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Fr. 502

April 3, 2014

The other reason why Descartes is to be evaluated only in terms of the goals set by his formulation of the problem owes to a variant of anti-essentialism (which finds still other expressions in Deleuze’s work). There is no way to speak of the “cogito”, plain and simple, for there exists no such concept such that we could elaborate an identical content in each case of its appearance. For the “cogito” is not merely Cartesian; there exist as well the Augustinian and Kantian cogitos. When considering the latter, it is simply not possible to maintain that these are better than the former or vice versa. Likewise, we cannot reject the cogito in any of its variants simply because its author failed to consider some issue which would not have otherwise occurred to him or her. This restriction owes to the fact that the cogito has no essence; this concept’s content changes the moment that the problem underlying it does. Indeed, for Deleuze, there is no sense in debating the relative merits of these concepts insofar as the problems in light of which they are to be evaluated are no longer the same, if not incompatible.

Furthermore, this restriction underlies Deleuze’s rejection of philosophical discussion or debate. So long as the perspective from which each participant in the different does not coincide with that of his or her fellow participants, the discussion will not progress. For the criteria for marking success or elaborating criticisms are not the same. Thus, philosophical discussion is, for Deleuze, largely limited to the interaction between the reader and the thinker read or that between collaborators starting out from the same problem. (This last case is notably considered “conversation” rather than “discussion”.)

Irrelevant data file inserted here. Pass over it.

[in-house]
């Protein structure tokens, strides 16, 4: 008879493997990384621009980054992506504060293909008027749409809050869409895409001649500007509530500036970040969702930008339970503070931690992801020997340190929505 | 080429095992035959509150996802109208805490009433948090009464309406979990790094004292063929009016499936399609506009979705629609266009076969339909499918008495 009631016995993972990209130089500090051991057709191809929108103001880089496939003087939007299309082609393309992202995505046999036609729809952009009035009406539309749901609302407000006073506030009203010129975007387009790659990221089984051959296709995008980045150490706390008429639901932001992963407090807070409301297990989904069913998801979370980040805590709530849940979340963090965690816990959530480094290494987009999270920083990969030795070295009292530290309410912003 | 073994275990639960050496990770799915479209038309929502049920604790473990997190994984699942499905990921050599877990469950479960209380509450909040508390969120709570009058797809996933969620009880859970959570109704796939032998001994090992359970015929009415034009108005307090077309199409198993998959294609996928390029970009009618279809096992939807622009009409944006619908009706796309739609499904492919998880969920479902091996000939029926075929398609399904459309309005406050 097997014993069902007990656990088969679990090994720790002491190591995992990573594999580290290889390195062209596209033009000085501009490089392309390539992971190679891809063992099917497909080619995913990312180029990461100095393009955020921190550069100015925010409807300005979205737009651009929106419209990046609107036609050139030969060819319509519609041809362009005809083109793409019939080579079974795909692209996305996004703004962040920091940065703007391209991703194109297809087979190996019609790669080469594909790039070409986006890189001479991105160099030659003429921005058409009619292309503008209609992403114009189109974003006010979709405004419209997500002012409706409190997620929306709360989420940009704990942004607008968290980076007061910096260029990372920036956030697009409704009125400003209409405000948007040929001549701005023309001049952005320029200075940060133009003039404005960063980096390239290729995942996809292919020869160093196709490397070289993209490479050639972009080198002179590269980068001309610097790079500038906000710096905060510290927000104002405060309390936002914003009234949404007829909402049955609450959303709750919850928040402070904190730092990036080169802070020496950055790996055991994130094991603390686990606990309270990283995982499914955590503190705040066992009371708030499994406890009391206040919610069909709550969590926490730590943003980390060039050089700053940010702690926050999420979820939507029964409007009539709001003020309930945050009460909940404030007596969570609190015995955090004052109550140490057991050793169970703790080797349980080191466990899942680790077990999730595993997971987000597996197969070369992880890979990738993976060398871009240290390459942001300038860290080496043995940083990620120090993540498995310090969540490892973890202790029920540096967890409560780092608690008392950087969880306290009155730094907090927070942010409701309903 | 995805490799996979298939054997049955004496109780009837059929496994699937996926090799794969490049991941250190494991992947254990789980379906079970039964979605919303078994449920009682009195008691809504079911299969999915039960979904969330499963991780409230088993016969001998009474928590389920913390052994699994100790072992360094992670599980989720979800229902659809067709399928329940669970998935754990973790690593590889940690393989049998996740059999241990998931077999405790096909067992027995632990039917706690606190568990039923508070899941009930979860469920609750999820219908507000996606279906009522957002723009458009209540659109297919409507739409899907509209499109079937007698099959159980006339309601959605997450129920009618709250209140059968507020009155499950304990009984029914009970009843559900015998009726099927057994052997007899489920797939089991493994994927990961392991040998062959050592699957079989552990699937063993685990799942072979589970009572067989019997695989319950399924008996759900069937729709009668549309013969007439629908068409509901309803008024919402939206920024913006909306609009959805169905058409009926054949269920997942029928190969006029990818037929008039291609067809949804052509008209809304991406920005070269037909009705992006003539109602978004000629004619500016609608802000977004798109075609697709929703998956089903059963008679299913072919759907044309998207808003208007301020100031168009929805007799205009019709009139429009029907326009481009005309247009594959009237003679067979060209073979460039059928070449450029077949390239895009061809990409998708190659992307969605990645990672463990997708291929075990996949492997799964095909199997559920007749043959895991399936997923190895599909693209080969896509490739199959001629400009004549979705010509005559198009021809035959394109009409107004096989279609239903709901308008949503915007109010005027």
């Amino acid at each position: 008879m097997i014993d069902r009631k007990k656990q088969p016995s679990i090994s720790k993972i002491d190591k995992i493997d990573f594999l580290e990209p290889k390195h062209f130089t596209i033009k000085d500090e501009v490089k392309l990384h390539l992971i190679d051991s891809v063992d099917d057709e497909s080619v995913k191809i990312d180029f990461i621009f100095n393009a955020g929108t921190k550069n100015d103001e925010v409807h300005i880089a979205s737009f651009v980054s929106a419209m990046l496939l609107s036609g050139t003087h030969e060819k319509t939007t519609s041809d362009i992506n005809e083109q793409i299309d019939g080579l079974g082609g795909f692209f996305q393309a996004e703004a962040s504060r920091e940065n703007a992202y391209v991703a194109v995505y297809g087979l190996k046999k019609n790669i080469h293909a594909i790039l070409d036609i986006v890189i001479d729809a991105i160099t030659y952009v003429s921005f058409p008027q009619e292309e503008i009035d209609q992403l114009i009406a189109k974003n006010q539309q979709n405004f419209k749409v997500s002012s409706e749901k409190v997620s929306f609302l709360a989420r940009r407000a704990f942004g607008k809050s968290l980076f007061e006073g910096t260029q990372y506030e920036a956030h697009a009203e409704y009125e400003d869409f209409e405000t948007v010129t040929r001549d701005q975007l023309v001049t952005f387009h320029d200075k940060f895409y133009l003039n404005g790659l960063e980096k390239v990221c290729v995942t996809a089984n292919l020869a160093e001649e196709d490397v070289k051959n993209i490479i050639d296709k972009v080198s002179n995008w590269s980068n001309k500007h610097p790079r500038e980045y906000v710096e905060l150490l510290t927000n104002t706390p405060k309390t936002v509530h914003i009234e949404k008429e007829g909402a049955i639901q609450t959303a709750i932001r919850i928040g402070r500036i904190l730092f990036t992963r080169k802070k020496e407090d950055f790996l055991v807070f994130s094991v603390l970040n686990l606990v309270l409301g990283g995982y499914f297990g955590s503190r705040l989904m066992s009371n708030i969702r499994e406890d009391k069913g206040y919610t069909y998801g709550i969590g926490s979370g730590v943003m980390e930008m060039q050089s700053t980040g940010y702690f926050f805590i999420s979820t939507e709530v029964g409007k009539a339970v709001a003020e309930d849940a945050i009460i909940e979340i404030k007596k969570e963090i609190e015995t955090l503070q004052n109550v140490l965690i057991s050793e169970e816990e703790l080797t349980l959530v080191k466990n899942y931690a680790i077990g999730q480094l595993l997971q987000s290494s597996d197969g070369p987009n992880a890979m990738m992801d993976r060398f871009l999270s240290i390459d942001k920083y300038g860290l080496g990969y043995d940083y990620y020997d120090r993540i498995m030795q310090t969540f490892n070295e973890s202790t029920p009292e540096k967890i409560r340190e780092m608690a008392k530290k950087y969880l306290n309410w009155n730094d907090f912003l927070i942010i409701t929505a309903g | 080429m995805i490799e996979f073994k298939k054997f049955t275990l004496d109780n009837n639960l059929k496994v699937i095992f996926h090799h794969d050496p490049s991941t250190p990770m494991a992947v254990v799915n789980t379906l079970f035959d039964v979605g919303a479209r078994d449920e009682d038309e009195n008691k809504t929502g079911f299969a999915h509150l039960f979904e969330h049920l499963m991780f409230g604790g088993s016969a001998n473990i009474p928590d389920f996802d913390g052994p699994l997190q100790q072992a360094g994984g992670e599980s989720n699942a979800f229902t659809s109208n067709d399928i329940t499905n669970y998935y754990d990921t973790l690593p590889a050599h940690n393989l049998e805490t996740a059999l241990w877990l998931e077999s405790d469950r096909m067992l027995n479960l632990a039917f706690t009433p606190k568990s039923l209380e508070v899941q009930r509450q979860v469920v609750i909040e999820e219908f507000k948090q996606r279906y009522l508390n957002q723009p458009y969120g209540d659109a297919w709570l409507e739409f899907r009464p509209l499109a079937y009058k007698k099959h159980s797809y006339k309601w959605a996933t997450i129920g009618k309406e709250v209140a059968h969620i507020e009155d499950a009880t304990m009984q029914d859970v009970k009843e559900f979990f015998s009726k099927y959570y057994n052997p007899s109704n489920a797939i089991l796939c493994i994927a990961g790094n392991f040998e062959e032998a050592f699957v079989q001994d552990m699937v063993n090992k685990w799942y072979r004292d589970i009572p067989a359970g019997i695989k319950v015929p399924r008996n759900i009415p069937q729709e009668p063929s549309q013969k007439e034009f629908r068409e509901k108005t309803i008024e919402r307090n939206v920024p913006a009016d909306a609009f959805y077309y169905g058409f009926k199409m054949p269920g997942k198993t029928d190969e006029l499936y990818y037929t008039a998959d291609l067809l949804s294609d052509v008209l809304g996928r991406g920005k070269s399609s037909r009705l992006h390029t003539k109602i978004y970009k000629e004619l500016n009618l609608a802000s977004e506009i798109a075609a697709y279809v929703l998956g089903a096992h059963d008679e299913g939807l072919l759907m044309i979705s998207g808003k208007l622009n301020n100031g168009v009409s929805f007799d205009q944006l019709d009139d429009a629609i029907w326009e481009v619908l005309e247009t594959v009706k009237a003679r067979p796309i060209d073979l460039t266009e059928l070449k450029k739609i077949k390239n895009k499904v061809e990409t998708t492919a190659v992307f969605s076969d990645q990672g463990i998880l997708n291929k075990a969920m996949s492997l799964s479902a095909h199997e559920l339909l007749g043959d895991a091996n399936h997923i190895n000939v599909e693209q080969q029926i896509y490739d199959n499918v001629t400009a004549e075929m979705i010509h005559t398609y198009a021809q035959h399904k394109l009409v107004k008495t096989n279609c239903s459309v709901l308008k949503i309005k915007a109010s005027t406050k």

Such is the relation between Deleuze’s treatment of philosophical evaluation and discussion and the theoretical pairing of semantic holism and anti-essentialism. This anti-essentialism finds, however, expression elsewhere in Deleuze’s work in his attempts to lend a new sense of movement and transformability to frozen or fossilized philosophical concepts or mechanisms for thought. This renewed emphasis on movement and transformation issues in the call for a proliferation of concepts, determinations and forms in a new era of philosophy, free from the strictures and rigidity of the previous. This applies just as well to the individual’s personal development and becoming. Notably, this call for proliferation draws on certain vitalist intuitions prevalent in Deleuze’s oeuvre, particularly as this manifests itself in the fecundity of a given concept or system of thought.

Interestingly, there seems to exist something parallel in the work of certain thinkers belonging to the current of American pragmatism, particularly at the level of political philosophy. On one hand, we can see a comparable formation in John Dewey’s call to reorganize education, civil society, and democratic institutions so as to promote intellectual curiosity and experimentation, plurality of views, adaptation of institutions to the communities and organizations in which the former are embedded, and the promotion of informed public opinion following research, debate and participation in democratic structures. The changes for which Dewey calls capture something of the movement and transformability that Deleuze sought to instill in contemporary thought.

On the other, the work of Jeffrey Stout underscores a similar desire to promote transformability at the level of political norms and organization and holds notably that democracy provides best apparatus, as of yet, to encourage such transformability in civil society. This aspect is without a doubt present in his advocacy for increased political discussion with an emphasis on reason-giving, i.e., giving reasons for our own perspective and engaging that of others in immanent criticism. That said, it is brought out more forcefully in his reworking of Hegel’s dialectic to the political sphere, an adaptation that results in the notion of “dialectical location”. According to this notion, the beliefs of a member of political society will naturally evolve as he or she espouses certain beliefs, puts these forward and alters them in virtue of his or her encounters with different or contrary reasons in political discussion. In this way, a proliferation of reasons and reasoning comes to the fore in political identity and discussion.

For all of the reasons above, it is possible to bring select “continental” philosophical tenets in Deleuze’s work closer to those found in a more analytic current, namely, American pragmatism. Beyond the interest that this exercise poses in and of itself, it also suggests that there is still more fruitful translation and juxtaposition to be done as concerns the perceived gap between the analytic and continental.

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